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Here’s How Wall Street Sees Apple Stock Ahead of Earnings

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Apple (NYSE: AAPL) would release its earnings for the fiscal first quarter of 2023 early next month. Here’s how Wall Street sees the stock ahead of the earnings release.

2022 was a tough year for Apple and its FAANG peers. AAPL stock slumped 28% but in a solace for investors, it was the best-performing FAANG of the year. Incidentally, it was the only FAANG constituent that outperformed the Nasdaq last year.

In 2021, Apple was the second best-performing FAANG stock. It was however the best-performing FAANG stock of 2019 and 2020. The company hit several milestones over the last four years. In 2018, it became the first-ever company to hit a market cap of $1 trillion.

In 2021, its market cap surpassed $2 trillion while it reached the milestone of $3 trillion market cap on the first trading day of 2022. In the first quarter of the fiscal year 2021, its revenues surpassed $100 billion for the first time ever amid strong demand for its iPhone 12.

FAANG stocks plunged in 2022

Meanwhile, not much went well for tech stocks including Apple last year. All the FAANG stocks underperformed the S&P 500 last year and Meta Platforms, Netflix, and Amazon were among the worst index losers.

Apple also could never reclaim its $3 trillion market cap. If anything, it briefly lost the title as the world’s largest company to Saudi Aramco. The crash in AAPL stock continued in 2023 and its market cap fell below $2 trillion on the first trading day of the year. In one year, the company lost $1 trillion in market cap.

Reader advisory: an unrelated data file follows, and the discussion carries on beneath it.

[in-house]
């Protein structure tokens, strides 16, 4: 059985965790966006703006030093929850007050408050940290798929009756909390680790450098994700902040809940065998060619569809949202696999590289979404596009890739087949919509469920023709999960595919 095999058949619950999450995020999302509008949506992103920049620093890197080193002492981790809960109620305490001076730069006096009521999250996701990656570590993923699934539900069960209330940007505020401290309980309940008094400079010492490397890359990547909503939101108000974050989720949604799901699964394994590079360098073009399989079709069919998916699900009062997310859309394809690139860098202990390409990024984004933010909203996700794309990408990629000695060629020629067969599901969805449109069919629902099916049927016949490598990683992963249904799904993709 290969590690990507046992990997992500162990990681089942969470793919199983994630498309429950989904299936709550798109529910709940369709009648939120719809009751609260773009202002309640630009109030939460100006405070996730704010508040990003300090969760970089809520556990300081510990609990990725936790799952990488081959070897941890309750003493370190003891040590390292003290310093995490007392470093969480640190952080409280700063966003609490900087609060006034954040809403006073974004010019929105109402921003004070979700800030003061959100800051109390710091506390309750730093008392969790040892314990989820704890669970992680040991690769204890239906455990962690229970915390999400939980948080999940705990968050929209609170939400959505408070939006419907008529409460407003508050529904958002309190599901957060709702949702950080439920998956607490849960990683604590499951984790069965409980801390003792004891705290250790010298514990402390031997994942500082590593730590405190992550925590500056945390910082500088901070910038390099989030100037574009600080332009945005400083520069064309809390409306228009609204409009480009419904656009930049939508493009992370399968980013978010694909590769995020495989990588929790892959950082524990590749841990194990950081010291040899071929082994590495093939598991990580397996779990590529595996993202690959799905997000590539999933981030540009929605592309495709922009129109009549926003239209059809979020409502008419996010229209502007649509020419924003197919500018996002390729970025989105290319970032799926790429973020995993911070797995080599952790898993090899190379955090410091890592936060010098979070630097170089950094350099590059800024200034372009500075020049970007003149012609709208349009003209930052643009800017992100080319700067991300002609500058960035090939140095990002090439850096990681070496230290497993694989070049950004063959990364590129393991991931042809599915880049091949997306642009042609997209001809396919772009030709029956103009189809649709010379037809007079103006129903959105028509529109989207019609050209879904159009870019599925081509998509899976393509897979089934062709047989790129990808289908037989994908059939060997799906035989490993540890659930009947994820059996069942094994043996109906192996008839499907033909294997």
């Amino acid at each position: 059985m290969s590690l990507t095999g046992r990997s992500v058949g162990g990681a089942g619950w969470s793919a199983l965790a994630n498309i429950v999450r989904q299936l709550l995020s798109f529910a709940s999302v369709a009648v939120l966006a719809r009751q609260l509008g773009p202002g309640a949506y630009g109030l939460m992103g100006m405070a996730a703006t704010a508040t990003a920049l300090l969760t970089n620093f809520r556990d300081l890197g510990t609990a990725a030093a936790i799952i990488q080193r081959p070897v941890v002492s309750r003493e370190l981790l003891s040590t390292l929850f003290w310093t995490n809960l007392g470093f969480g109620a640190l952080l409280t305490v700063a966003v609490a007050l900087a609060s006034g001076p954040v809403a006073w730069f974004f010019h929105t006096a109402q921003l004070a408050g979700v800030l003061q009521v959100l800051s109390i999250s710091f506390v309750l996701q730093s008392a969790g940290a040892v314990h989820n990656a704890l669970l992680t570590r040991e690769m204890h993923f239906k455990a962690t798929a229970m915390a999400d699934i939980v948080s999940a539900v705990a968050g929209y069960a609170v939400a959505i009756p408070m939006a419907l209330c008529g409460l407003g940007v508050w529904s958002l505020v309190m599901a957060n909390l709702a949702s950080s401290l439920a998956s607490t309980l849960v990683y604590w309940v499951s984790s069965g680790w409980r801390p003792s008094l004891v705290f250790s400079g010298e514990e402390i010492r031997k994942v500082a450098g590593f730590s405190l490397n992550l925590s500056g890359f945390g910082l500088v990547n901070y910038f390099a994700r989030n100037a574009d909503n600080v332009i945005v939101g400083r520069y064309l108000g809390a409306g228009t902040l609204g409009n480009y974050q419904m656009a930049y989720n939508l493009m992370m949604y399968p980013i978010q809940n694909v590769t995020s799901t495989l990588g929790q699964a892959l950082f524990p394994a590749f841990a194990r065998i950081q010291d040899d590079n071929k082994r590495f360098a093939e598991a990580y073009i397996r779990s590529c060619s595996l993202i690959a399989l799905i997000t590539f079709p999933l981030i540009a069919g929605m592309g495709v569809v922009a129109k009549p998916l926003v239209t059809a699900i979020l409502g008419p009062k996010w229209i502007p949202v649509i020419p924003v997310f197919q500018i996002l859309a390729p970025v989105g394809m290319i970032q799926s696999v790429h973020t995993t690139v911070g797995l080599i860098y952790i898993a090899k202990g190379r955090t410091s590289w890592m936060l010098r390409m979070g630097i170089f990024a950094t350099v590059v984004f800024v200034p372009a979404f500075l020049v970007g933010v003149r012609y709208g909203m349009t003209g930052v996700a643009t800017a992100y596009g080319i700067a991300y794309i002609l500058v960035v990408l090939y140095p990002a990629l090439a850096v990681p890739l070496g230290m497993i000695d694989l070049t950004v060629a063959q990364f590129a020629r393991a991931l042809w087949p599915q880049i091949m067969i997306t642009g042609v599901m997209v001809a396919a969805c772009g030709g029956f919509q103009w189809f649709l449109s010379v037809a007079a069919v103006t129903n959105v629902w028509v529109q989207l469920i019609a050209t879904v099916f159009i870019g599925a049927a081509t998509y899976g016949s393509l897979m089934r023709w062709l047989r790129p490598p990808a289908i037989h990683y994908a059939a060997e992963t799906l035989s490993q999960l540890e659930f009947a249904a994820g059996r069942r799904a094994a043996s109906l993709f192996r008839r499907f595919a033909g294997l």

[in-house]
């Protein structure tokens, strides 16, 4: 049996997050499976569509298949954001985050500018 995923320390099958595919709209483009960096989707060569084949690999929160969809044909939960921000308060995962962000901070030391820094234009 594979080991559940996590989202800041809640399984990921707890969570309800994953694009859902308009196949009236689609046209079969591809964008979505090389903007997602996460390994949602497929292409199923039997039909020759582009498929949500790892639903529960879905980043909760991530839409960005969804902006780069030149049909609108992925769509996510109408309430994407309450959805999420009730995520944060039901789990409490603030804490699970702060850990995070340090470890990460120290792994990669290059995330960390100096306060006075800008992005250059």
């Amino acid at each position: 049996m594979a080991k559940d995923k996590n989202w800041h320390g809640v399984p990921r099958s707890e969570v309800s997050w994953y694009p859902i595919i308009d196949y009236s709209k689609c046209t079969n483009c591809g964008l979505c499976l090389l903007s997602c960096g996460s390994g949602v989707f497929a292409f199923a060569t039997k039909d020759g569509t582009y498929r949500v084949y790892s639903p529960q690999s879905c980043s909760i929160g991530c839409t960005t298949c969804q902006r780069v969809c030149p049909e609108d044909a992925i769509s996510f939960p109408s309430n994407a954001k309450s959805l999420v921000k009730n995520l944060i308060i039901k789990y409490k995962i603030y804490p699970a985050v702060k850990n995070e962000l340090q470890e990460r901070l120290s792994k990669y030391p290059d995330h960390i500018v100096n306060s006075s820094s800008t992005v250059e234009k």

The iPhone maker joined Amazon in the list of companies which lost over $1 trillion in market cap from the peak. As for Amazon, its woes began in 2021 only when it was barely in the green while the S&P 500 jumped 27%. Last year, Amazon stock lost almost 50%. Despite the slight rebound, Amazon’s market cap is still below $1 trillion.

Apple fiscal Q1 2023 earnings estimates

Analysts polled by TIKR expect Apple to report revenues of $122.4 billion in the fiscal first quarter, a YoY fall of 1.2%. the company’s revenues had increased by 8.1% in the previous quarter.

During the fiscal fourth quarter 2022 earnings call, Apple provided some color on the outlook for the first quarter. For the December quarter, it expects Mac sales to fall. It also said that the overall revenue growth would be lower than in the September quarter. Notably, since the onset of the COVID-19 pandemic in 2020, Apple stopped providing quantitative guidance.

Apple faced supply chain issues in the December quarter

Apple faced both supply and demand issues in the December quarter. In November, Apple warned that its iPhone 14 shipments would be hit due to the COVID-19 restrictions in China. Providing an update on the supply of iPhone 14, Apple said, “COVID-19 restrictions have temporarily impacted the primary iPhone 14 Pro and iPhone 14 Pro Max assembly facility located in Zhengzhou, China. The facility is currently operating at significantly reduced capacity.”

It added, “We are working closely with our supplier to return to normal production levels while ensuring the health and safety of every worker.”

The supply-side issues dampened the availability of the iPhone 14 during the holiday season. While Foxconn has since resumed normal operations, reports suggest that Apple asked suppliers to cut production amid tepid demand.